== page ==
SCOTUS Upholds 2nd Amendment Rights

Today, the Supreme Court struck down the 37 year old D.C. ban on handguns. Justice Antonin Scalia delivered the opinion of the court and said that the Constitution does not provide for the absolute ban of hand guns. The case was brought forward when Dick Heller, who is an armed security officer, filed suit after his application to keep a handgun in his home and was rejected. That’s right, he wanted to keep the gun in his home for personal protection, but the city wouldn’t allow it.

The 2nd amendment reads: A well regulated Militia being necessary to the security of a free State, the right of the People to keep and bear arms shall not be infringed. It is debated whether this amendment is in affect today because we have no need for militia since we have an army. However, the first part of the amendment gives a reason, but, as Justice Scalia points out in the courts opinion, does not limit the 2nd part or in law terms, the operative clause. Until a new amendment is passed to change the 2nd Amendment, the right of the citizens to bear arms cannot be infringed upon.

If you were to look through history, the first thing a government does before it become a dictatorship or oppresses its people is to take away the right to own a weapon and right to defend one’s self. This is why the forefathers wrote this into the Bill of Rights. It was a matter of great importance to them, evidenced by the fact that it’s the 2nd amendment, not the 10th, 11th, or 12th. It’s hard to comprehend tyranny in the United States; and it’s admittedly not likely happen anytime soon. However, it is not beyond the realm of possibility.

That being said, I don’t believe in unrestricted gun rights. There is no such thing as a limitless right. You have the right to free speech, but you cannot yell fire in a crowded theatre. You have the right to practice religion freely, but if your religion involves polygamy or sacrifice, you cannot lawfully practice those elements of that religion. The same stands here, I don’t believe the felons or the mentally incapacitated should be allowed to own a firearm because that would be an endangerment to the public. However, I am a law abiding citizen and a gun owner. If someone were to break into my house, I would hope that I would be able to defend my self, my family, and my property from harm.

A blanket law like the D.C. handgun ban in unconstitutional in that it stops everyone, including the law abiding, from owning a handgun. Unlike Kennedy v. Louisiana, which was decided yesterday, I fully agree with court and its opinion in this case. It seems that the federal government has been on a streak of trying to strengthen its power. It has been taking power away from the states, thereby the people, as it did yesterday by banning executions of child rapists even when the people of Louisiana supported the law. This landmark judgment is undoubtedly a win for the people.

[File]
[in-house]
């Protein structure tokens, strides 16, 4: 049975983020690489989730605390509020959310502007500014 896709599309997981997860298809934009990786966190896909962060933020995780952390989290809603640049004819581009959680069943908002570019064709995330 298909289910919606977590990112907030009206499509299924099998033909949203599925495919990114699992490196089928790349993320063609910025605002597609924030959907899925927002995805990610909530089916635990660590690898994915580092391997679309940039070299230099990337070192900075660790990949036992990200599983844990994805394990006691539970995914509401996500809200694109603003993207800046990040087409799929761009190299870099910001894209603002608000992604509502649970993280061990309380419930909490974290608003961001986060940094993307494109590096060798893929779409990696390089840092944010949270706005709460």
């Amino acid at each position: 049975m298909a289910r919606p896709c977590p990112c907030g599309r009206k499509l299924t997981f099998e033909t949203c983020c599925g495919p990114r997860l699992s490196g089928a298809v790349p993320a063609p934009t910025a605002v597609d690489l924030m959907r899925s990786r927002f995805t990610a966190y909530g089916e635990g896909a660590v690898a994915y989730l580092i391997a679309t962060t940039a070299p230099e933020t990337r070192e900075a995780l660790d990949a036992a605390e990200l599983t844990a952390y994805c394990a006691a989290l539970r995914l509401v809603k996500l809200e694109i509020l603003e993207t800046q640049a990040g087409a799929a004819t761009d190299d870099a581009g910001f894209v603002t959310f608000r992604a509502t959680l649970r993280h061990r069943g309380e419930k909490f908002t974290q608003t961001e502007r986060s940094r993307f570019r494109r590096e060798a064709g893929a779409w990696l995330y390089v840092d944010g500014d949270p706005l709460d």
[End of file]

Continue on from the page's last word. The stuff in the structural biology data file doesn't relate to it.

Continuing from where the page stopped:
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5 Responses

  1. So if the court ruling makes so much sense, then why was it not a unanimous decision? I mean really, the case came down to Antonin Scalia, the “originalist.” Clearly there are convincing arguments for both sides of the debate. Perhaps the only tyranny we should be afraid of is the tyranny we bring onto ourselves. Remember, “It’s not God Bless America, It’s God BAM America!”

    –Chris

  2. Obama wanted to change the 2nd Amendment but now that idea of his has fell apart, he is flipping all over the frying pan! I will now cling to my guns and enjoy hunting!
    http://goodtimepolitics.com/2008/06/26/sen-john-mccain-gives-barack-obama-the-left-jab/

  3. two words jury nullification ,if you dont like a law ,or don’t believe in the case you are sitting thru jury duty on, vote not guilty ,this is your greatest power and you do not have to explain yourself to no one for the way you vote

  4. It isn’t unanimous because people interpret the Constitution different ways depending on what they want the outcome to be. That’s my interpretation. Like I said, the first half states a reason, but it isn’t the operative part of the amendment. I believe in strict interpretation of the Constitution, because it was written to restrict government. Bottom line, if they want to ban guns, they’re going to have to write a new amendment. Besides, when do people agree on anything?

    Personally, I think that would suck because criminals are going to get guns some way. I hate to have to defend my self with a kitchen knife if someone broke into my house while I was home.

  5. Maybe if we had a society where crimes had consequences there wouldnt be a need for this ‘argument’. Do I want an uzi? No I do not, do I like a .22 cal rifle to target shoot, or a .308 to go hunting – yes I do. The point is when you start chipping away at rights it gets whittled down to nothing. People can ‘what if’ anything to death, and I see that attitude so prevalent here. Stop looking at the syptoms go to the source of the problem.

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